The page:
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July 23, 2014

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Holly Madison’s Neon Museum tour; ‘Pinup’ news from Stratosphere; myriad changes at Plaza

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Denise Truscello

Ah, domesticity: Holly Madison, Pasquale Rotella and one of Madison’s pooches.

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Always causing a stir, Holly makes like a mommy in her kitchen.

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Claire Sinclair attends the red carpet grand opening of Cirque du Soleil's "Zarkana" at Aria on Friday, Nov. 9, 2012.

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Stratosphere headliner Frankie Moreno performs accompanied by special guest Lacey Schwimmer on ABC's "Dancing With the Stars" on Tuesday, Oct. 9, 2012.

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Bite at Stratosphere.

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A view of "dueling pianos" at the Swingers Club inside the newly-renovated Plaza Hotel and Casino in downtown Las Vegas Wednesday, September 14, 2011.

It was Sammy Hagar who once demanded “Mas tequila!” And we can only answer, “Mas notas!”

Onward:

• Catch the latest cover story in Las Vegas Weekly, not because I wrote it, but because it stars one of my all-time favorite subjects, Holly Madison. We covered a lot of ground in the second LVW cover story I’ve written about her (the first was in June 2009), and there remains a pile of material still to be imparted. One sample is a moment when Madison, Josh Strickland and 2011 Playmate of the Year Claire Sinclair visited the Neon Museum one weekend last month. Our group was in the last touring session of the day on a Saturday, and at one point we were asked by our tour guide as we stopped at the old Aladdin magic lamp: “Who knows what the Aladdin hotel-casino is today?”

“I do! I do!” Madison called out, to laughter. “Planet Hollywood!”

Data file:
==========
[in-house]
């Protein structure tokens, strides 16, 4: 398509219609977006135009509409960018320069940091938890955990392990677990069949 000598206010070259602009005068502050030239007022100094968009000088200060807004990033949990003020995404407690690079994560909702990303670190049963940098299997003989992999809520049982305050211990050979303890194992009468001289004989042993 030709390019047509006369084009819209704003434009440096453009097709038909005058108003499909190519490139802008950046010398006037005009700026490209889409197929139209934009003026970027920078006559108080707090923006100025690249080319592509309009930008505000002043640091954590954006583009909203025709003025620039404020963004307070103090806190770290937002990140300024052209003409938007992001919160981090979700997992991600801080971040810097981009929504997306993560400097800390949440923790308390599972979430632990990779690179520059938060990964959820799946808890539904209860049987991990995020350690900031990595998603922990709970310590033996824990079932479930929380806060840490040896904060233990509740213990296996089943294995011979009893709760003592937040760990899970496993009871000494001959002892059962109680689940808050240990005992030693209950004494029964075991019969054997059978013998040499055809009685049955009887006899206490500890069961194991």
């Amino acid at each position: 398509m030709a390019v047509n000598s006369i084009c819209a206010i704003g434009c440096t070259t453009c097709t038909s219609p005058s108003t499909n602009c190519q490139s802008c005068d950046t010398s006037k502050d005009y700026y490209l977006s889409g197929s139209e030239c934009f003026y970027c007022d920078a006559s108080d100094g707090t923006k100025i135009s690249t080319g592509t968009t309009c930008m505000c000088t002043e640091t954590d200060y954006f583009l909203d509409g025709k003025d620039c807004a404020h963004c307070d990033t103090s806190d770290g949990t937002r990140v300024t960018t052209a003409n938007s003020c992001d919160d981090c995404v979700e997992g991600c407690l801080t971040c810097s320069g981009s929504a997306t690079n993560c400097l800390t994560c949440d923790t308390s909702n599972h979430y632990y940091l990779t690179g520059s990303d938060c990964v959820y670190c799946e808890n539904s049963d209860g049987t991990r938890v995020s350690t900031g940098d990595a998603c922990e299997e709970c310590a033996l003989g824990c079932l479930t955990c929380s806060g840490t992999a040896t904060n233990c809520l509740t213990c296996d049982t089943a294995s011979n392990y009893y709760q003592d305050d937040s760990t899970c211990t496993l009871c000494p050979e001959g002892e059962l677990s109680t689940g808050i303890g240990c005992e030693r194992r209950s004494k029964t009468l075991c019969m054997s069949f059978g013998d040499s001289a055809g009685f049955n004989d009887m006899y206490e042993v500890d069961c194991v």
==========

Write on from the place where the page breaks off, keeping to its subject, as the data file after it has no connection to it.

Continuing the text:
After the story published, I received a text from Madison’s beau, Pasquale Rotella, who clarified a reference I had to him waiting at a Quick Care to treat a fever. Not so. He had actually visited his own physician on that Saturday (his doctor’s day off), and did not check into Quick Care. My mistake. I thought he was at a Quick Care or Urgent Care.

In the same text exchange, Rotella said he is often stopped by security officials at his own Electric Daisy Carnival events, halted by hired EDC guards who don’t recognize him as the festival’s founder. On occasion, he is not readily allowed entrance into the event.

But when Rotella is with Madison, it’s a different story. As he says, “I have more access at my own events when Holly is with me! For real.”

Also Sunday, Madison was the subject of a photo spread for next week’s issue of In Touch magazine, showing her wearing a bikini in her quite-pregnant condition.

• The name of the new show set to open in February at Stratosphere has finally been made public by the team putting on the show: “Pinup” is that name. I actually tweeted this in August, a move that nearly got about eight people killed. But the show’s host, Claire Sinclair, and co-producer (with the Strat) Frankie Moreno spoke of the show as “Pinup” on Wednesday night during the first episode of the Vegas Video Network’s webcast, “After Dark With Frankie Moreno,” at the Stratosphere (click here to watch the show, but be forewarned there is a palpable dose of adult language and a little cleavage therein).

A bunch of us clambered into Moreno’s dressing room, a distrustful haunt known as the Black Room, for the live-stream talk show. What unfolded on the live webcast was loose, unscripted, semi-pointless and a great deal of fun. Same as any night in the Black Room, in other words. Along with Sinclair and I, the guests were dancer-choreographer Lacey Schwimmer, Chris Phillips of Zowie Bowie, Moreno band members Jennifer Lynn and Russ Letizia, and brothers Tony and Ricky Moreno.

“Pinup” is to employ a female vocalist, four female dancers, one male dancer and a 10-piece band. Live entertainers, all. As reported, the show will hearken to 1940s-era, big-band entertainment, a throwback feel with a high complement of new, original music written by Moreno. Schwimmer, who made Moreno’s appearance on “Dancing With the Stars” in October possible, is to choreograph and has had a voice in determining the lineup of dancers. Sinclair says she is not going to sing, but never say never. I feel she might sing, or at least whistle.